Kingitanga turns its attention to the future

By Yvonne Tahana

A waka taua flotilla will today paddle to the confluence of the Waipa and Waikato Rivers at Ngaruawahia, where Potatau te Wherowhero was crowned the first Maori King in 1858.

It is expected to be the busiest day so far of the celebrations for the 150th anniversary of Kingitanga.

Maori were yesterday taking the long view on the second day of celebrations.

Leading academic Pou Temara asked tribal leaders what they wanted the institution to look like in 150 years - did it stay as something tapu or did it evolve?

He said the danger with sacred Maori things was there was a tendency for them to become ordinary over time.

Questioning what the future looks like is a key theme for Maori at the gathering.

One of Maoridom's rising leaders, Che Wilson, 32, soaked up the speeches from the pae, where the orators sit, before speaking for his own Whanganui people.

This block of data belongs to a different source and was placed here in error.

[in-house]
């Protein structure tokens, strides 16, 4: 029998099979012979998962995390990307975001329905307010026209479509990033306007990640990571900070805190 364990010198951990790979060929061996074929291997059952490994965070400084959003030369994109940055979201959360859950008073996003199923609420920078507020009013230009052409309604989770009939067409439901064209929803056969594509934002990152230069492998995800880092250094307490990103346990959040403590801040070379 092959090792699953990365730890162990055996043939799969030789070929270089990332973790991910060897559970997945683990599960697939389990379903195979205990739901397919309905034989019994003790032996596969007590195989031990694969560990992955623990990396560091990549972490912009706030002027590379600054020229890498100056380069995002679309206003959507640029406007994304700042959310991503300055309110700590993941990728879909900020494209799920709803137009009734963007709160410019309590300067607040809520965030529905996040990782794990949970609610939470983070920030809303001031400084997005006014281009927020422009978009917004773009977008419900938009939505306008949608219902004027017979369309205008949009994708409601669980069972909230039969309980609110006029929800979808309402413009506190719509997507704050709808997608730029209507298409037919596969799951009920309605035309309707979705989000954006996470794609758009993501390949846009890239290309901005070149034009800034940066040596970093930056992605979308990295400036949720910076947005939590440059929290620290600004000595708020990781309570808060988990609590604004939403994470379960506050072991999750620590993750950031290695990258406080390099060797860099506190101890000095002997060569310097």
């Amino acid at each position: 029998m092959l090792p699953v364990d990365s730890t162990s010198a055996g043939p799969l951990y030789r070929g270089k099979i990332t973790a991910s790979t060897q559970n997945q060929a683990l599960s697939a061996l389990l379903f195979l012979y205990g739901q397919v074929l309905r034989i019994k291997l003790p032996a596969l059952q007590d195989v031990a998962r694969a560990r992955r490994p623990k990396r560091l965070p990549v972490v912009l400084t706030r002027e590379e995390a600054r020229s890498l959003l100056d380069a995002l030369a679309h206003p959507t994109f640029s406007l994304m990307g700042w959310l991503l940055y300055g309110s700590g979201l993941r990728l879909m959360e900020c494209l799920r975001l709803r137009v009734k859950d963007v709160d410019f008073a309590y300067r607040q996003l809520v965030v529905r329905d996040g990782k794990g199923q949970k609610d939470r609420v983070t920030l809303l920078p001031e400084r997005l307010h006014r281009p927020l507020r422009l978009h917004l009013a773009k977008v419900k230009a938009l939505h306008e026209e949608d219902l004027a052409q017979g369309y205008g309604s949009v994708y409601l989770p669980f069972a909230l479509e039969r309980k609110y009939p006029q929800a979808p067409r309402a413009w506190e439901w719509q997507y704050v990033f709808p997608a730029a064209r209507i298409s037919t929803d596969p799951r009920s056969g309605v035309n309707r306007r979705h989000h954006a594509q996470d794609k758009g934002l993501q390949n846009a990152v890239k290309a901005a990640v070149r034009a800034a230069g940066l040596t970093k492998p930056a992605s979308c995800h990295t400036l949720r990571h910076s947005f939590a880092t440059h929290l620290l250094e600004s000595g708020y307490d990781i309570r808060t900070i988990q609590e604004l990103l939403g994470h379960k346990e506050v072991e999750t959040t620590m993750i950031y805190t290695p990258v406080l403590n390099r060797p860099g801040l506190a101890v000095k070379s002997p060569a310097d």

Afterwards he called on the Kingitanga and its keepers, Waikato-Tainui, to show more leadership - because they were in a strategic position that many non-settlement iwi weren't in.

"We need leaders that are prepared to stand up and say controversial things. They are in a key position to lead us forward - they've got their settlement, their river deal is nearly done. They can afford to challenge what others can't."

Most major iwi were represented, but while the leaders were present, crowds stayed away from Turangawaewae Marae yesterday.

Prime Minister Helen Clark also attended. Sitting on Mahingarangi's verandah, she was flanked by the leader of the Ratana Church and Ngati Tuwharetoa's Timi te Heuheu.

She listened to five hours of speeches and then when it was her turn she joked that she was aware anything she said was taking place against the grumblings of people's stomachs.

While she underlined the unifying force of Kingitanga for iwi, she also took the opportunity to underscore the settlement success the Government had had since Christmas in reaching six Agreements in Principles - two under the controversial Foreshore and Seabed Act - as well as pulling off the $500 million Treelord deal.

- NZ Herald

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